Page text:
For Nebraska to win big, it needs efficiency, no drama

Coach Mike Riley has worked to eliminate distractions at Nebraska, where, for the past 10 to 15 years, one mini-drama after another has dominated headlines and undermined progress. Mike Granse/USA TODAY Sports

So what exactly happened this week in the Nebraska weight room?

If you unplugged briefly on Wednesday afternoon, you likely missed it. And by nightfall, the Cornhuskers’ first potential controversy of 2016 was seemingly extinguished. After the removal from a display screen of weight-lifting and performance-testing records set in the past decade, followed by the complaints of former receiver Kenny Bell, Nebraska announced that it would restore the marks in the name of recognizing all past players.

Good idea.

Case closed. But the episode served as a reminder of the combustible nature of the football environment in Lincoln. People care enough at Nebraska to create a stink about almost anything. For the past 10 to 15 years, one mini-drama after another has dominated headlines and undermined progress.

It was tiring to watch, let alone to experience as a player or coach.

Since coach Mike Riley was hired in December 2014, he’s done well to bring the Huskers together, to eliminate controversy -- especially over the past four months in the wake of a troubling 5-7 regular season.

Since January, Memorial Stadium has felt like a happy place. Riley and his staff are settled. The players appear largely poised to work hard toward maximizing their talents without the burden of regular, unnecessary distractions.

The weight-room flap doesn’t change any of that. But if it’s symptomatic of a divide within the strength program -- or anywhere else -- Riley and his boss, AD Shawn Eichorst, can't look the other way.

Strength and conditioning is the backbone of every football program. For five full months in the offseason, the players work primarily with the strength coaches. Nebraska built the nation’s most successful program over 30 years from the ground up in the weight room.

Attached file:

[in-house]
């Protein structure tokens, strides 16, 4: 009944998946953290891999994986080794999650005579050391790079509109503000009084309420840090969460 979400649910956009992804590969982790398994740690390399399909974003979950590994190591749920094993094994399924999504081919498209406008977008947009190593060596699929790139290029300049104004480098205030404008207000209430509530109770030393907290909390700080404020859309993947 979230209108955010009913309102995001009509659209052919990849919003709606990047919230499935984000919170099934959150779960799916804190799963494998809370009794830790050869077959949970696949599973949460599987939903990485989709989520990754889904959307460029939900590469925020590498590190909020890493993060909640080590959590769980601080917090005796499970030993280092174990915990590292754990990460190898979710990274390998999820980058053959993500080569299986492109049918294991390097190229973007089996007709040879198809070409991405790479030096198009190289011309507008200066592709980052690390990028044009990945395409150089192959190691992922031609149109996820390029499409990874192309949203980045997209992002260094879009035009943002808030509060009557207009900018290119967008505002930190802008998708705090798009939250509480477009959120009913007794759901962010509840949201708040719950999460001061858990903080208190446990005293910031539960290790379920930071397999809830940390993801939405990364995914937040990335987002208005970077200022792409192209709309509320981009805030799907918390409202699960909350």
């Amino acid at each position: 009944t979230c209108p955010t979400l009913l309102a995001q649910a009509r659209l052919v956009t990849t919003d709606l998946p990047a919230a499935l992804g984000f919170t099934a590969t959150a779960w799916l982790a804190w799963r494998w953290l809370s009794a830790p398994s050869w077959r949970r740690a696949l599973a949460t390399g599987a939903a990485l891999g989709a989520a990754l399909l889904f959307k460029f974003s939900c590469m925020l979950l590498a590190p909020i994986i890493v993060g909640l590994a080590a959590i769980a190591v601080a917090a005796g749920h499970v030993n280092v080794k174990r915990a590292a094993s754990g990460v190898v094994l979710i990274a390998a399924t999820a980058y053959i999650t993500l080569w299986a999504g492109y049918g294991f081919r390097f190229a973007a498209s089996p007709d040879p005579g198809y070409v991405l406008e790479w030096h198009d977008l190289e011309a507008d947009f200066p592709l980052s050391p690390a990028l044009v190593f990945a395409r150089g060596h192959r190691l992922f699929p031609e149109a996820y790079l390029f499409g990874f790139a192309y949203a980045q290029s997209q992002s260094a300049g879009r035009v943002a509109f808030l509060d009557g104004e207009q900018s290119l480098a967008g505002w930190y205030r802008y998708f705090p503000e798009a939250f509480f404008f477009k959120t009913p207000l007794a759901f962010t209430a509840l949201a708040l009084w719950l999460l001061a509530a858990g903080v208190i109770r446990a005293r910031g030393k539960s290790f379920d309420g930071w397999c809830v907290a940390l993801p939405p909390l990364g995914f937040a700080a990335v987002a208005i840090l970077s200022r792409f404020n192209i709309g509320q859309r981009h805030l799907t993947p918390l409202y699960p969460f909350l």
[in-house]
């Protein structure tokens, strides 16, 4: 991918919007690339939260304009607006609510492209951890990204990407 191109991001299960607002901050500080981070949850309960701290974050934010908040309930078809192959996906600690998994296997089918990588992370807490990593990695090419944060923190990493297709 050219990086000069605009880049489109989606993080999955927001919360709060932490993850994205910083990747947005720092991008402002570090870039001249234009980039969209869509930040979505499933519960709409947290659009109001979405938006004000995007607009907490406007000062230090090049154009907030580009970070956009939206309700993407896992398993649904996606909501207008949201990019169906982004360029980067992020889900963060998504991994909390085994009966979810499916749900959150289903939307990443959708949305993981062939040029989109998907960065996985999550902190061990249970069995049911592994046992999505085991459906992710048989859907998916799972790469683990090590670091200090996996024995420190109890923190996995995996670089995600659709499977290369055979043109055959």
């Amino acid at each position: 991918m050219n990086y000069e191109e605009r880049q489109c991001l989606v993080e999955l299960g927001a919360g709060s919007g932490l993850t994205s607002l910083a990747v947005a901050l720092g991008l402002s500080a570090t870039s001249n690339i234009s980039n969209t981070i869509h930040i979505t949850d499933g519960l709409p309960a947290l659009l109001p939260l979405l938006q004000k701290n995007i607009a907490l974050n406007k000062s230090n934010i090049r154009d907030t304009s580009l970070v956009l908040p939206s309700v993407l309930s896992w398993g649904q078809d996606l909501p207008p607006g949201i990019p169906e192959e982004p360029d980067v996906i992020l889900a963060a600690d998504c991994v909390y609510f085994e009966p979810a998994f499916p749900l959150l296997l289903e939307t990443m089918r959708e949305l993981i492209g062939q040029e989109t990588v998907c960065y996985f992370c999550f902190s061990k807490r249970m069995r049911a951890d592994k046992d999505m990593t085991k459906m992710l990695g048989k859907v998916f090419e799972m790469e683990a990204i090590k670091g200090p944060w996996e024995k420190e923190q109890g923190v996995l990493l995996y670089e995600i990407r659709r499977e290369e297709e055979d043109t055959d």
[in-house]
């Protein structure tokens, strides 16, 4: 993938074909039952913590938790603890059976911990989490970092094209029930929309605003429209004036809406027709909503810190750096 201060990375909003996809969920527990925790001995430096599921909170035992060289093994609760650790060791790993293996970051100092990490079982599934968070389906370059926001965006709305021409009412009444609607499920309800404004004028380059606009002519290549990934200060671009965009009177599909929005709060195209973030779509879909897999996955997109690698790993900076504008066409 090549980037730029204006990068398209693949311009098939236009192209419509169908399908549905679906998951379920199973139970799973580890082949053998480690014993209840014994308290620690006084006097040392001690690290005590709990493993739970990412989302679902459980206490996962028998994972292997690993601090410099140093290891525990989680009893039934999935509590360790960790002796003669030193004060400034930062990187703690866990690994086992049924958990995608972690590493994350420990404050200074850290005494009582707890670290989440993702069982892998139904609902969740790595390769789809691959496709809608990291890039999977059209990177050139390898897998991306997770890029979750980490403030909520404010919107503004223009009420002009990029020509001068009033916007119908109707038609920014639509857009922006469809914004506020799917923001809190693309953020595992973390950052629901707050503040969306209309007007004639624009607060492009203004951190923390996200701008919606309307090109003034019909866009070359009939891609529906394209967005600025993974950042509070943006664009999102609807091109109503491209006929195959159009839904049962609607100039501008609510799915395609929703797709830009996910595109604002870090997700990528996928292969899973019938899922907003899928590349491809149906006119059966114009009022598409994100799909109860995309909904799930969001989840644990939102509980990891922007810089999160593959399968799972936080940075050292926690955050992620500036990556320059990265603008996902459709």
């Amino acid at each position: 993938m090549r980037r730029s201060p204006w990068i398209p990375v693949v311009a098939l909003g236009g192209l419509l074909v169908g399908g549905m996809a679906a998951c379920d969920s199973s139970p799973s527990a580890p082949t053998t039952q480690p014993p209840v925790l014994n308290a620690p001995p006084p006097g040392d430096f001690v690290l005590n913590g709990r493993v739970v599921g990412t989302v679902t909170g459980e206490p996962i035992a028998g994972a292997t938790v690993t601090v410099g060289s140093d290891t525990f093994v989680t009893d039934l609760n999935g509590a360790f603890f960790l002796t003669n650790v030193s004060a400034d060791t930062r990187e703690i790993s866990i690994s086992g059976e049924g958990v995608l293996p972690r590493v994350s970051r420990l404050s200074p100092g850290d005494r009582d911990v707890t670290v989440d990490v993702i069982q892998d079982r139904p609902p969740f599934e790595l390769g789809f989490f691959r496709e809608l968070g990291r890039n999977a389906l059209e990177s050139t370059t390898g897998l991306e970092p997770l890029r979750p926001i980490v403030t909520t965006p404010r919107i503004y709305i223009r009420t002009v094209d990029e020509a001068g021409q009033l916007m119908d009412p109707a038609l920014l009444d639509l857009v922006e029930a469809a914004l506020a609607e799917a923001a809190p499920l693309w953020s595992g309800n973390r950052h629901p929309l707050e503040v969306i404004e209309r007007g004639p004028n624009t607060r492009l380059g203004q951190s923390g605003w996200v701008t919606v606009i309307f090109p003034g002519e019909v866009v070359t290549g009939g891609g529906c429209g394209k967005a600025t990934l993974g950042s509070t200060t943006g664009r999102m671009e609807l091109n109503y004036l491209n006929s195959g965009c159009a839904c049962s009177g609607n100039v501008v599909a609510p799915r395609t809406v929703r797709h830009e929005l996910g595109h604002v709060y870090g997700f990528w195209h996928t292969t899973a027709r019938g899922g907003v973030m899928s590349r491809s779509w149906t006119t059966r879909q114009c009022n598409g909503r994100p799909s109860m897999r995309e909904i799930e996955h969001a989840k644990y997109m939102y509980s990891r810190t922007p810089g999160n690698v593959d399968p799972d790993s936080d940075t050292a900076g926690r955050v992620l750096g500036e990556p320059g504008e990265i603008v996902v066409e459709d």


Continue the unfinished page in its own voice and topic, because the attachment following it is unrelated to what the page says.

The man at the wheel in that championship era was Boyd Epley, who retired at Nebraska in 2006 and returned as the assistant AD for strength and conditioning in 2014.

Epley oversees the operation, but he no longer runs strength and conditioning for the football team. That job belongs to Mark Philipp, hand picked by Riley.

It was Epley, before the Wednesday's reversal, who chose to remove the records set, essentially, during his time away.

"I had good intentions," Epley told the Omaha World-Herald, "but the fact is, no one wants to have their records taken away."

Former Nebraska offensive lineman Jeremiah Sirles, interviewed on the Hail Varsity Radio Show, said he felt "more shock than anything" about the decision.

"[Epley] felt that the techniques that were being done by the previous strength staff were not up to his standards," said Sirles, who spoke with Epley and continues to work out in the Nebraska facility. "unless he had seen the records set with his own eyes, then he had them taken down."

Good on Epley and Nebraska for defusing this fast. It’s a footnote now, if even that, but a reminder that little problems can disrupt the calm seas that Riley has worked to achieve.

The coach understands the importance at Nebraska of an efficient operation. Long gone are the days when the Huskers could compete for championships as figurative bombshells exploded on the sideline. For Nebraska to win big in the Big Ten, it must rate as the most smoothly run operation in the league.

In a blast to the not-so-distant past, the school’s retiring chancellor, Harvey Perlman, threw a barb at former coach Bo Pelini during Perlman’s final "state of the university" address last week.

"I'm not going to do a 'Bo Pelini,' Perlman told an audience. "You know what a 'Bo Pelini' is? It is defined in the urban dictionary as an expletive-laced rant, expressing outrage on leaving a position you didn't want anyway."

Pelini was the poster child for unnecessary drama in his seven seasons at Nebraska. Perlman has had plenty of moments, too.

Incidentally, as Nebraska crafted the statement Wednesday to ease concerns, the university introduced Ronnie Green to succeed Perlman.

The key to an efficient football machine at Nebraska starts with leadership -- at every level.

Here's to a nice, drama-free start for the new boss.